Bay Nature magazineOctober-December 2014

Ask the Naturalist

Ask the Naturalist: Which Bird Migrates Farthest to Get to the Bay Area?

October 1, 2014

Which of our overwintering bird species travels the farthest to spend the season with us in the Bay Area? —Patrick, San Francisco

My first thought was “that’s easy—snow geese.” One hundred thousand of these beautiful birds migrate more than 3,000 miles from Wrangel Island in northern Siberia to the continental United States. However, it’s rare to see them in the Bay Area; the closest they get is the Central Valley.

So I posed this question to some of my hard-core birding friends, which engendered quite a discussion. But there were three long-distance travelers that everyone agreed on.

Lapland longspurs are midsize sparrows that breed in northern Canada, many on remote Melville Island. One of the most abundant breeding songbirds in the Arctic, they spend summers feeding almost exclusively on arthropods and in winter they subsist on seeds. Flocks of over four million have been counted migrating south to spend the winter in the middle part of North America. Yet a handful of them make it to the Bay Area, a trip of 2,500–3,000 miles. They are difficult to find, but they are regular wintering visitors. The best place to look for them is plowed fields on the Point Reyes peninsula.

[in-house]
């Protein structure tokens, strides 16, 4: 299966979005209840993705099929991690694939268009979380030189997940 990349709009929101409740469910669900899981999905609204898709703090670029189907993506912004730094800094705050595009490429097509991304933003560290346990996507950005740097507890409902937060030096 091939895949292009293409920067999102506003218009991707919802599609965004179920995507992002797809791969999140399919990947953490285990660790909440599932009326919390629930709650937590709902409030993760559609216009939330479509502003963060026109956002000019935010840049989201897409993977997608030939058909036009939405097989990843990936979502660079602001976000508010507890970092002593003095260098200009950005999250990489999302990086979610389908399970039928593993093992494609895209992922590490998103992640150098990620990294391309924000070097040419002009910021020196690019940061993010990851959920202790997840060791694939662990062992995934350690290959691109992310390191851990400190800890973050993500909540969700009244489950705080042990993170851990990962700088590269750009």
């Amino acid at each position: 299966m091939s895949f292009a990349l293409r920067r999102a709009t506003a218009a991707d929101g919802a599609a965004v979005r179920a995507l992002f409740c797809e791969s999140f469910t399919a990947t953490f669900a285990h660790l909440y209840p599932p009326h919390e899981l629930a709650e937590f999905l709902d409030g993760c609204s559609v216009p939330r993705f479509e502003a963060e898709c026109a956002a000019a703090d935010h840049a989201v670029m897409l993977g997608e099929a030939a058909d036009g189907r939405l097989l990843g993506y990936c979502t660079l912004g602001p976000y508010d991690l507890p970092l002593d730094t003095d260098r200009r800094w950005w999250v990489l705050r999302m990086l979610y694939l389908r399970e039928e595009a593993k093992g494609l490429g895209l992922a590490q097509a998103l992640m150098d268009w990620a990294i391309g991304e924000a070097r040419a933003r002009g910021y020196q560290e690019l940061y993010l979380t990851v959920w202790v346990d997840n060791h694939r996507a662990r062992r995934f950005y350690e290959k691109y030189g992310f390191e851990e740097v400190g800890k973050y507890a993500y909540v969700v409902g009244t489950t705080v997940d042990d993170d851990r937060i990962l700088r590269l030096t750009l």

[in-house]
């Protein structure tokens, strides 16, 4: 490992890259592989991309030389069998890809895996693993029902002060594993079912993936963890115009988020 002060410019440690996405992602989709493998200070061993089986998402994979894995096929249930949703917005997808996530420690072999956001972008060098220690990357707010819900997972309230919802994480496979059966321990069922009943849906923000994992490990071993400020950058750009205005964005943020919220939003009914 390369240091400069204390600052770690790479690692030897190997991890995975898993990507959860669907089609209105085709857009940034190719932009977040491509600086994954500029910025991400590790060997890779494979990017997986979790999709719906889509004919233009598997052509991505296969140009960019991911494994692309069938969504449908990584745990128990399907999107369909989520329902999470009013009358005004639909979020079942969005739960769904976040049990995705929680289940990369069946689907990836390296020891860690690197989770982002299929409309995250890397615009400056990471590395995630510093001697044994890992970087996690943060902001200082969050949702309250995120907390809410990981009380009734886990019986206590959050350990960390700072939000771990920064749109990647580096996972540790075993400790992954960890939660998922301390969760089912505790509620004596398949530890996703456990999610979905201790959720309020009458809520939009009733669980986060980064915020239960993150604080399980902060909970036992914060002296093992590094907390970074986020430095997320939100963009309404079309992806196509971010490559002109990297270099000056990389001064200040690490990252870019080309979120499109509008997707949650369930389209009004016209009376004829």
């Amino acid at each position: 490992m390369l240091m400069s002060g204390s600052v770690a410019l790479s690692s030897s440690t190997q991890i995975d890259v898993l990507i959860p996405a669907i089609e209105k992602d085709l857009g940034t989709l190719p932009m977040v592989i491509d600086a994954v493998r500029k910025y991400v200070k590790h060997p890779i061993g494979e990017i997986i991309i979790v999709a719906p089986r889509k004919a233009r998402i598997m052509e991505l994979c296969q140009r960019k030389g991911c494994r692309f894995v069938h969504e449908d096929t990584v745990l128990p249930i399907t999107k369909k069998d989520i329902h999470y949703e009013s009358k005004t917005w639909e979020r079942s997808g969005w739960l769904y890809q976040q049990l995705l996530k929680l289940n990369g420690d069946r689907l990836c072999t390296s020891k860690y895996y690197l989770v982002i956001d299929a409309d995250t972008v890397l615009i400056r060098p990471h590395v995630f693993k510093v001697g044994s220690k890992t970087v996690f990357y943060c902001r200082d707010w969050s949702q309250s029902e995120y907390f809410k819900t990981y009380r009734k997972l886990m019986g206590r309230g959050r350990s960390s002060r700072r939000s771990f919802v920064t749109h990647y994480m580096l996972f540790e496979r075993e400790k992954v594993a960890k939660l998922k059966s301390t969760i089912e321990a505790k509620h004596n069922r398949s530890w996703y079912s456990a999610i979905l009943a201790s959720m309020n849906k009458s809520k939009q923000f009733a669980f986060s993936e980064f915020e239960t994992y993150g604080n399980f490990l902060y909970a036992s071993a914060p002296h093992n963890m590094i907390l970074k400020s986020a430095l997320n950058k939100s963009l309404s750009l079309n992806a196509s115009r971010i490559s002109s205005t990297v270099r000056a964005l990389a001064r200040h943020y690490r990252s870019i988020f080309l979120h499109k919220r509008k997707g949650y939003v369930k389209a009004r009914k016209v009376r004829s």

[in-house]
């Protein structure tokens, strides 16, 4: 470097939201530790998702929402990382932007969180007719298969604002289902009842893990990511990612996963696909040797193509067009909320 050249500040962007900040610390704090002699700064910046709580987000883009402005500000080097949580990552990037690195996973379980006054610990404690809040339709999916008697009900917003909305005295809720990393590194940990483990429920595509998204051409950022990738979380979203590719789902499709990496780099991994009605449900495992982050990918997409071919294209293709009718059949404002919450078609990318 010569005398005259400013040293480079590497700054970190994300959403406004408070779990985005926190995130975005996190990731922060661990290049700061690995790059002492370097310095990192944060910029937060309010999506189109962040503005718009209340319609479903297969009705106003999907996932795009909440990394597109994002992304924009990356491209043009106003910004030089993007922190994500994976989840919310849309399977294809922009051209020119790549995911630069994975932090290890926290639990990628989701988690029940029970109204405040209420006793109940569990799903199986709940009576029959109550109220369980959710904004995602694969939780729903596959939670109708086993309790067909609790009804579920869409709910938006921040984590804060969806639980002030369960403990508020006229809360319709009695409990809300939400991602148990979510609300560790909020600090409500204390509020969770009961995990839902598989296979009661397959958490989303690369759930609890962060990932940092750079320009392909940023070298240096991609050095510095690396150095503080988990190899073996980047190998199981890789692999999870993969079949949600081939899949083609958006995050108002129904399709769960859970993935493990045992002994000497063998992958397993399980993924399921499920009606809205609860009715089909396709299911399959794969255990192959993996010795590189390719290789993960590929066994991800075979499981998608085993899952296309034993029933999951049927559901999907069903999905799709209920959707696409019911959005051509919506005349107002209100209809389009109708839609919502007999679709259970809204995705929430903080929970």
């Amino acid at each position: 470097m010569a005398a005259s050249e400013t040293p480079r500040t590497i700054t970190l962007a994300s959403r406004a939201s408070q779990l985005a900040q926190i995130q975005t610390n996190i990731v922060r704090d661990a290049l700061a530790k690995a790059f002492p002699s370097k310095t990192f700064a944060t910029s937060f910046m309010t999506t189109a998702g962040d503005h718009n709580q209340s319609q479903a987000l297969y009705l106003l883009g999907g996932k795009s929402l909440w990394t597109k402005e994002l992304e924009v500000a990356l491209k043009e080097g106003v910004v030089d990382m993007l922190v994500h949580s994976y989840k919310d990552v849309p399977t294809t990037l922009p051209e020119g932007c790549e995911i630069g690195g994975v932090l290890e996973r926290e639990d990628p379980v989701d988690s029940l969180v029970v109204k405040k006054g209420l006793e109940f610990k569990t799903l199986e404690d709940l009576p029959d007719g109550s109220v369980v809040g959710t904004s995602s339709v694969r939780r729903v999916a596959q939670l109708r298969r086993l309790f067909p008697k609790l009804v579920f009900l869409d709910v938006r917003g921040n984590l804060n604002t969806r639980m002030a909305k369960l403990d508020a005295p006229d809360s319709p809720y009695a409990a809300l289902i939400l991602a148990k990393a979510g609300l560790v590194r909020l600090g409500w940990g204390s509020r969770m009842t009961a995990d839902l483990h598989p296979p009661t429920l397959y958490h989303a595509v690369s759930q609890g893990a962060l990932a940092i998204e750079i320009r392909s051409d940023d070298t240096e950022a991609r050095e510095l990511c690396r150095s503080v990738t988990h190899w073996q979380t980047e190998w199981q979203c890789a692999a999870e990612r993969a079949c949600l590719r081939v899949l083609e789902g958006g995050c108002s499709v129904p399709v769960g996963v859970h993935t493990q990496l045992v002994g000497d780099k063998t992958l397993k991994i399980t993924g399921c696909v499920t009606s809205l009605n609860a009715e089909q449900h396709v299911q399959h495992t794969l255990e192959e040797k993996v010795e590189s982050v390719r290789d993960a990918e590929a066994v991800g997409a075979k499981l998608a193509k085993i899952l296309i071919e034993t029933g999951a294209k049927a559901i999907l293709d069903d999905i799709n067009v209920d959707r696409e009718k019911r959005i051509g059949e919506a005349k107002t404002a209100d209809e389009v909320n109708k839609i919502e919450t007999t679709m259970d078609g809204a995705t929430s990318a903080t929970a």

The brant is a small goose that nests way up in the Arctic National Wildlife Refuge in northern Alaska and in the Russian Arctic. When the breeding season ends and the days get shorter these dark-plumaged geese fly along the coastline to the Aleutian Island chain. Almost the entire Pacific population (some 130,000 birds) gathers in Alaska’s Izembek Lagoon before taking off on an epic open ocean crossing, eventually making landfall in British Columbia or California. The majority continue south to Baja California, but quite a few of them hang out in San Francisco, Tomales, and Drakes bays, where they feed on eelgrass and other marine plants. Their winter journey could be well over 4,000 miles!

Finally, we have the easy-to-find long-billed dowitcher. These shorebirds nest in Arctic Russia, and tagging studies show that most of the Siberian ones winter in North America. After a trip of up to 3,500 miles, they show up in very large flocks in San Francisco and Tomales bays, and their constant probing in the mudflats for invertebrates has earned them the moniker “sewing machine birds.” The tips of their bills are full of nerve endings that help them find food buried in the mud.

So as you can see, we have some fantastic contenders for long-distance travel champion. And what a great life—long days of summer in the far North followed by relatively temperate, snow-free winters in San Francisco Bay. And all it takes is a self-propelled journey of at least 3,000 miles … twice a year!

About the Author

Send your questions to Rosa-based naturalist Michael Ellis leads nature trips throughout the world with Footloose Forays (

Read This Next